With the FIFA World Cup 2022 semi-finals in Qatar just around the corner, many are wondering what makes the perfect penalty.
University of Queensland (UQ) researchers have developed a model to determine the best outcome for the spot-kick taker. Their analysis is published in the Journal of Biomechanics. For those who cant wait, their findings are at the foot of this article…
Their research may be welcome news for football (yes, I will insist on saying “football”, not “soccer”) strikers as this edition of the World Cup has seen more penalties saved by keepers or missed than ever before. So far, in this World Cup, there have been 51 penalties (including penalty shootouts), with only 32 of those scored – or a conversion rate of just under 63 percent.
Former England football team captain Rio Ferdinand told BBC Sport that he thinks penalty takers are getting too casual. “I think that’s the way penalty takers are going at the moment. You have to score otherwise you look like an idiot,” he said.
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Mark Schwarzer, former Australian World Cup goalkeeper, said on Optus Sport’s GegenPod podcast: “I think goalkeepers are simply getting better. There’s a lot more research put into it, a lot of time and effort spent on goalkeepers to find those find margins, those one-percenters. It’s very much what goalkeepers are doing.”
Schwarzer believes that the additional research done by goalkeepers is placing more of the onus on the striker to score.
“The analysing that goes on is on another level. The pressure is always on the kicker. The goalkeeper does everything right, does all the research and gets into the head of the penalty taker without going too early then there is a chance (he will save it). But still, it’s still heavily in favour of the kicker but goalkeepers are getting better and better all the time.”
Shootouts were only brought into FIFA World Cups in 1978 with the first shootout at the tournament in 1982. They replaced the previous method of settling tied games – a full replay match.
But penalties are becoming a bigger part of the world game with the controversial introduction of VAR (video assistant referee). The 2018 Russian edition of the World Cup saw a record 29 penalties (excluding shootouts). Of those, 22 were scored – a 76 percent success rate.
As a predictive model, the UQ research is based on statistics – what has worked in the past. And the scientists looked at a complex interaction between the shooter and the goalkeeper.
“Usually, a player’s performance is constrained by biomechanical trade-offs but each player has a range of strategies to overcome these,” says senior author of the UQ study Professor Wilson, from UQ’s Football Research Group. “For example, if a shooter kicks at a high speed, accuracy is decreased, and if a goalkeeper moves early, the probability they’ll move in the correct direction is reduced.”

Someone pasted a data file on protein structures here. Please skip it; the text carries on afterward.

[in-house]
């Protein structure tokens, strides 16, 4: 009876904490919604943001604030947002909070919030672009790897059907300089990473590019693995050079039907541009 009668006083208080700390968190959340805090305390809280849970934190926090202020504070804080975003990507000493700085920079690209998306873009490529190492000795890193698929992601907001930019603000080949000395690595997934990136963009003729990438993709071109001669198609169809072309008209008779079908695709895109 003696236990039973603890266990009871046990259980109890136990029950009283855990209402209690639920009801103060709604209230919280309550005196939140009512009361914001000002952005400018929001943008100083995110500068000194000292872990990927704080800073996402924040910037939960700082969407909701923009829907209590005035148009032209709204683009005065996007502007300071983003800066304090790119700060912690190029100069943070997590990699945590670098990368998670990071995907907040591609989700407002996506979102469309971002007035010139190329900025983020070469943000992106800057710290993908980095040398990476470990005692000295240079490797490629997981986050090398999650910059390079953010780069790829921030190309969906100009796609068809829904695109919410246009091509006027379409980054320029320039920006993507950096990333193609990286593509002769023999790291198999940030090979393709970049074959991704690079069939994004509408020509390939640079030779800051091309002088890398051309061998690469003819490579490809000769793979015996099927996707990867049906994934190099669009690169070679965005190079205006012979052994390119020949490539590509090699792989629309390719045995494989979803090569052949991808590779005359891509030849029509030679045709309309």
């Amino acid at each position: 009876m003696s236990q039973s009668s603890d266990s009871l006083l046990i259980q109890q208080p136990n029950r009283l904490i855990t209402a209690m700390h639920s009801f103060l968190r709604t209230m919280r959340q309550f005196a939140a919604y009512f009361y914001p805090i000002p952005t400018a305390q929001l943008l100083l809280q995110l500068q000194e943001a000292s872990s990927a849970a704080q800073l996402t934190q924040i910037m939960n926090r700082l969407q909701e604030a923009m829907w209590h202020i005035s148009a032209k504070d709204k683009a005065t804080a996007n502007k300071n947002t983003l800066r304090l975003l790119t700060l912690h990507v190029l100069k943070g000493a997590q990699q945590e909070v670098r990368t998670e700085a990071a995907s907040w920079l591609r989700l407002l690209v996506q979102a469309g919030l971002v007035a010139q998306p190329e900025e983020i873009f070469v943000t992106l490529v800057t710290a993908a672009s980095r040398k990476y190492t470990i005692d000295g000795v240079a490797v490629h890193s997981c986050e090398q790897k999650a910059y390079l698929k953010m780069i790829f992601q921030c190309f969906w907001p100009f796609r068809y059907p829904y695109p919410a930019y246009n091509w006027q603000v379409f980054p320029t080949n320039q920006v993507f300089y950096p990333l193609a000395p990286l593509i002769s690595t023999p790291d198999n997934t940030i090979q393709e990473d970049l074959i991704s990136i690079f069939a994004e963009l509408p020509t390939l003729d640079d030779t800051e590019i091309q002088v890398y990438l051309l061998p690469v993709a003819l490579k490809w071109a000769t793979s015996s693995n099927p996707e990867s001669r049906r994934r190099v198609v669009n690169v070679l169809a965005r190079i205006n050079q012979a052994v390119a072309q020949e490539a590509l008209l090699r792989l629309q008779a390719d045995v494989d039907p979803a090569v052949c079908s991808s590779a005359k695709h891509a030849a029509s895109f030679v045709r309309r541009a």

All players, including international superstars like Lionel Messi and Cristiano Ronaldo, have a range of penalty kick “go-tos” determined by their strengths and weaknesses. The range covers different kicking speeds and areas of the goal at which they aim.
“By taking into account every individual’s range of possible shot speeds, target location, footedness and kicking technique, our model provides a detailed assessment of penalty taking possibilities, and equips players with a range of strategies that can be used against different goalkeepers,” Wilson explains. “For example, a player might have a different strategy against an average goalkeeper that tends to move 200 milliseconds before the ball is kicked compared to a goalkeeper who tends to move later.”
The UQ model is unique in that it takes into account the dynamic between kicker and keeper.
“We wanted to find out how even the best footballers could improve their chances of penalty success,” Wilson adds. “Previous models have often focused either on kickers or goalkeepers independently, but ours examines the strengths and weaknesses of both, making it more accurate and much simpler.”
Wilson highlights the importance of penalties in the modern game as we head into the deciding fixtures of the 2022 World Cup.
“Penalties are the single-most important method of scoring a goal in football – they are the only time in a match where a goal kicker and a keeper are matched one-on-one,” Wilson explains. “Since 1986, 39 per cent of knockout matches in the World Cup finals involved a penalty kick or were decided by a penalty shootout. Better yet, two World Cup finals have been decided by a penalty shootout, in 1994 and 2006.”
“It’s in any coach’s best interests to analyse the strengths and weaknesses of each of their penalty kickers as we have done in our study, to select their optimal strategy. It takes only a few training sessions and could make the difference in a big game.”
Tips for future football stars? The authors write: “Against the average goalkeeper, aiming on the ground toward the centre of the goal is optimal; however, against a late-moving goalkeeper, aiming on the ground to the extremities of the goal is effective.”